Realtors® Welcome Renewed Efforts Toward Housing Stabilization

Congress and the U.S. Department of the Treasury must enact legislative and regulatory priorities to stabilize the housing market and help stop the U.S. financial market’s rapid deterioration, and on Friday, five freshman U.S. senators took decisive action toward this goal.

“For months the National Association of Realtors® has urged the importance of stabilizing the housing market to help the nation’s economic future,” said NAR President Charles McMillan. “Although steps have been taken, the focus has not been on housing in the way it needs to be. We thank and congratulate five of our country’s newest senators for their leadership in pushing for decisive action to, in their words, ‘restore vigor to our nation’s slumping housing industry.’”

Last November, NAR presented a four-point plan developed to spur home sales and stem the rapid rise in foreclosures by lowering mortgage interest rates and unclogging the credit market, extending the home buyer tax credit, making the increased loan limits permanent, and increasing liquidity in the both the commercial and residential real estate market.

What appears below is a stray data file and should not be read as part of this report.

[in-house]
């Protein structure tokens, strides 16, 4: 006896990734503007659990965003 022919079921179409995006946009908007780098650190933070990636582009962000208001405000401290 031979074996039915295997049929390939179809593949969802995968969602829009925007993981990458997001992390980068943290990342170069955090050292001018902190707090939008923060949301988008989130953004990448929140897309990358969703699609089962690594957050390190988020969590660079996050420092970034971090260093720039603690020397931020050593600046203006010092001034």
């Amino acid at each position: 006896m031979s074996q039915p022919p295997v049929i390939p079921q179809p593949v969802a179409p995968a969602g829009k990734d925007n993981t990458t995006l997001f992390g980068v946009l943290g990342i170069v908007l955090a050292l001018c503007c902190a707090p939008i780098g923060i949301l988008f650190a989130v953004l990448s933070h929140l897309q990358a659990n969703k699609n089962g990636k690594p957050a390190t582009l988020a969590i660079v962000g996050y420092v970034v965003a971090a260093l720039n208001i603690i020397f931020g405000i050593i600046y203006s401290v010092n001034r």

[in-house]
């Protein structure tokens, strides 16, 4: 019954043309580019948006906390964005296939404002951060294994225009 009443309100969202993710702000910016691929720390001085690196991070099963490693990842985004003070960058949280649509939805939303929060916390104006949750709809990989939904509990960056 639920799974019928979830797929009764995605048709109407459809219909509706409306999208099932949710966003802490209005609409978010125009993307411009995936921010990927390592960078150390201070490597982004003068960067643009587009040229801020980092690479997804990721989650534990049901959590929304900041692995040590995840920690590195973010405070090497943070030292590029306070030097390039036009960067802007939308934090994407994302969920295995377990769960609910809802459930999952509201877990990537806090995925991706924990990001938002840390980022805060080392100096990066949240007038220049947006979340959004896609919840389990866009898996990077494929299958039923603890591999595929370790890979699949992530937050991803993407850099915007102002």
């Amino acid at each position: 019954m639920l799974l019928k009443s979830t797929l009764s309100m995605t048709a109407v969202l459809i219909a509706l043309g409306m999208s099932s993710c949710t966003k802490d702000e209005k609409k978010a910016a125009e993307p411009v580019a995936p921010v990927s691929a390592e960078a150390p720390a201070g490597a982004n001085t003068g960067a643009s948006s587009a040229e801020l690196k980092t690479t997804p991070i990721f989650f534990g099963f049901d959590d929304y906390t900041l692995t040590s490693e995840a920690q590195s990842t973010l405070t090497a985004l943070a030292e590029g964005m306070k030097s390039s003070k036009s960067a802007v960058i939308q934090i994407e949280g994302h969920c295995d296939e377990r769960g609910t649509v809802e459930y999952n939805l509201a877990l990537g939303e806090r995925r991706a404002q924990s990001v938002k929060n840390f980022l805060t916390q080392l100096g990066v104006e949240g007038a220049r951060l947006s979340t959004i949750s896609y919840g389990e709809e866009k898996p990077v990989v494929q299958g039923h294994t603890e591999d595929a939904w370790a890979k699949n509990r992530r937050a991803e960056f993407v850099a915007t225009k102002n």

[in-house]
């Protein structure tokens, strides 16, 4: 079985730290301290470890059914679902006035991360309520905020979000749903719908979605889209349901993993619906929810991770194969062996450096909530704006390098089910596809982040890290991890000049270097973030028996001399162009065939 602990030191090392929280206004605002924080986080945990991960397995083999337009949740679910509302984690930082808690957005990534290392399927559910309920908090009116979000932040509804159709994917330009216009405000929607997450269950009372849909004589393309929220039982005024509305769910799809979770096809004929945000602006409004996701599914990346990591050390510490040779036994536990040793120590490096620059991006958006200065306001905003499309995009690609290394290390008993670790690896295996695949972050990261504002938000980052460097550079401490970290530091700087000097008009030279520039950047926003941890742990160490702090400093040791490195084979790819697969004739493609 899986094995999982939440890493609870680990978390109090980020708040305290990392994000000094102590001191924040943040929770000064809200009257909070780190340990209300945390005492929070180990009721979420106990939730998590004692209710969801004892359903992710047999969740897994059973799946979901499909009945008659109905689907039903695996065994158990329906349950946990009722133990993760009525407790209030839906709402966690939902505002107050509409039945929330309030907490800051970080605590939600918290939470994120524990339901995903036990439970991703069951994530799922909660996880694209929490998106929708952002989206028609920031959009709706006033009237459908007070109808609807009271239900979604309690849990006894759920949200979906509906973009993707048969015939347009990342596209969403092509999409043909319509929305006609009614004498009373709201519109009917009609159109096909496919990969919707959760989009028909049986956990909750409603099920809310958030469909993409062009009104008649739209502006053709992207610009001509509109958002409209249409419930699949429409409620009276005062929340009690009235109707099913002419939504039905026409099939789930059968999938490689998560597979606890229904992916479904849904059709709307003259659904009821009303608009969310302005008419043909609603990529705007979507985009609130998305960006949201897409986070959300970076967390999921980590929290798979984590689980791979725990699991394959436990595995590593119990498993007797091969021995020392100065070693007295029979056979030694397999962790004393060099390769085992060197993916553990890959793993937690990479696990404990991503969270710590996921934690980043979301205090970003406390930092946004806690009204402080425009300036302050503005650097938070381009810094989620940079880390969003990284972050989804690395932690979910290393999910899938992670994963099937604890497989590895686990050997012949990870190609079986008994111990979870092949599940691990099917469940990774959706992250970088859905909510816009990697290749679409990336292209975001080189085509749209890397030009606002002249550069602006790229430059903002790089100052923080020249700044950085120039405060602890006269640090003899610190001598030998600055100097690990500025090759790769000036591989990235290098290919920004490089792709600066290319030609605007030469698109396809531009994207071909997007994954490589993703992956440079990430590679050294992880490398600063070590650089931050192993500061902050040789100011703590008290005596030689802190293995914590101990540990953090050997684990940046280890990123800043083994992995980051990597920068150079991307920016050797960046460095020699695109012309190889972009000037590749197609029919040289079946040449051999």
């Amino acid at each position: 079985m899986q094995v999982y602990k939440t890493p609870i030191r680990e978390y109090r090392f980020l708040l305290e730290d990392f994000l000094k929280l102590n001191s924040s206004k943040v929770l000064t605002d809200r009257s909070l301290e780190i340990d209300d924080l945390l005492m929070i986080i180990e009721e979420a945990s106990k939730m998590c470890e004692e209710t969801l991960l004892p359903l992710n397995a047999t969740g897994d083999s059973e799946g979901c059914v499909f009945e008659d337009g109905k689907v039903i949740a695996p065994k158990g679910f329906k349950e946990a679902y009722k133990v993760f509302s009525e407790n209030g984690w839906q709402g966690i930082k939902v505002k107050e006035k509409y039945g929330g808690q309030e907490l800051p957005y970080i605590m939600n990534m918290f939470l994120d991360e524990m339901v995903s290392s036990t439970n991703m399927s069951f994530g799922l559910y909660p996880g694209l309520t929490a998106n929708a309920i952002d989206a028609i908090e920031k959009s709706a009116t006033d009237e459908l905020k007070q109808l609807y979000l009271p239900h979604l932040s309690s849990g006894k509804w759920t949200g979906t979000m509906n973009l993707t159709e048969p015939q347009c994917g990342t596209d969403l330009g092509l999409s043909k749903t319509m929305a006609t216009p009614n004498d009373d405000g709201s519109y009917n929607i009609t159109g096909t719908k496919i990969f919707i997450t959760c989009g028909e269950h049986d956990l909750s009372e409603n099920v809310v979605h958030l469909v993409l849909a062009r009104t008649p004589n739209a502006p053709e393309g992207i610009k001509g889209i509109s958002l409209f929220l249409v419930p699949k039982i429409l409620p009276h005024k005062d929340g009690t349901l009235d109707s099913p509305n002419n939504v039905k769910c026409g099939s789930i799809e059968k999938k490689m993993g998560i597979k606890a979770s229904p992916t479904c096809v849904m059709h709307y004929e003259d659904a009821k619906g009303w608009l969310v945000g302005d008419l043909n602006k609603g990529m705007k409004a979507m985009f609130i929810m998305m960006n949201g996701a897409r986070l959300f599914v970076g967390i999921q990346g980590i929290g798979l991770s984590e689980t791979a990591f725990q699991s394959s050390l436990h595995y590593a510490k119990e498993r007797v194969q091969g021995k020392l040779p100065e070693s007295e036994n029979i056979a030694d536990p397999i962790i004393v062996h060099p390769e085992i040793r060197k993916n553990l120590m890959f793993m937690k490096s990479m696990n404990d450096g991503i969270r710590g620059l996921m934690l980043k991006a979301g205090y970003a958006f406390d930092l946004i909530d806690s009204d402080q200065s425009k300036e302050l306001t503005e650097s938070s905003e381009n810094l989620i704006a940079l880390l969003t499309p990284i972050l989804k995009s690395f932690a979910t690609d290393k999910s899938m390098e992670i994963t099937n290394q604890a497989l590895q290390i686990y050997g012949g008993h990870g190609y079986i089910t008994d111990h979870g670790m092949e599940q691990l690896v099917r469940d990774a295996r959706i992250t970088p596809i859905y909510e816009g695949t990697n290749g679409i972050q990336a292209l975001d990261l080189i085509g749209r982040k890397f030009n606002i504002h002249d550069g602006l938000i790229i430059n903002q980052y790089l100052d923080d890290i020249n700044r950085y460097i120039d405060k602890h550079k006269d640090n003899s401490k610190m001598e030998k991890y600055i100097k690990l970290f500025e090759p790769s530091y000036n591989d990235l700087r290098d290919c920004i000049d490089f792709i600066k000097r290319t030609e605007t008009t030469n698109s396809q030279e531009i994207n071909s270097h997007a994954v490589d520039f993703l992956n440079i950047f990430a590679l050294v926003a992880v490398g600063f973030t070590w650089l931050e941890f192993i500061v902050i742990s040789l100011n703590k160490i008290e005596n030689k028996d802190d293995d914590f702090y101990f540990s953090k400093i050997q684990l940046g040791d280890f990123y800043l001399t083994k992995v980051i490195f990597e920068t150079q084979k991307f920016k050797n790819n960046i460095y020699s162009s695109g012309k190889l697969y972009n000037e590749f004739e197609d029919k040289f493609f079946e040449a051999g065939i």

On Friday, Sens. Jeanne Shaheen, N.H., Kay Hagan, N.C., Mark Udall, Colo., Tom Udall, N.M., and Mark Begich, Ark., called for their Senate colleagues to focus on housing in the American Recovery and Reinvestment Tax Act of 2009, S. 1, and to expand the home buyer tax credit through the end of 2009. In a letter to their colleagues, the senators noted that the housing industry has long been the engine that drives our economy and recommended extending the tax credit until the end of 2009 to encourage aspiring and qualified home buyers to come off the sidelines and significantly reduce the nation’s high housing inventory.

NAR agrees with and supports the senators’ actions and vows to work with Congress and the administration to establish strong housing legislation that will help bring stability to home values, prevent foreclosures and put the U.S. economy on the road to recovery.

WASHINGTON, February 03, 2009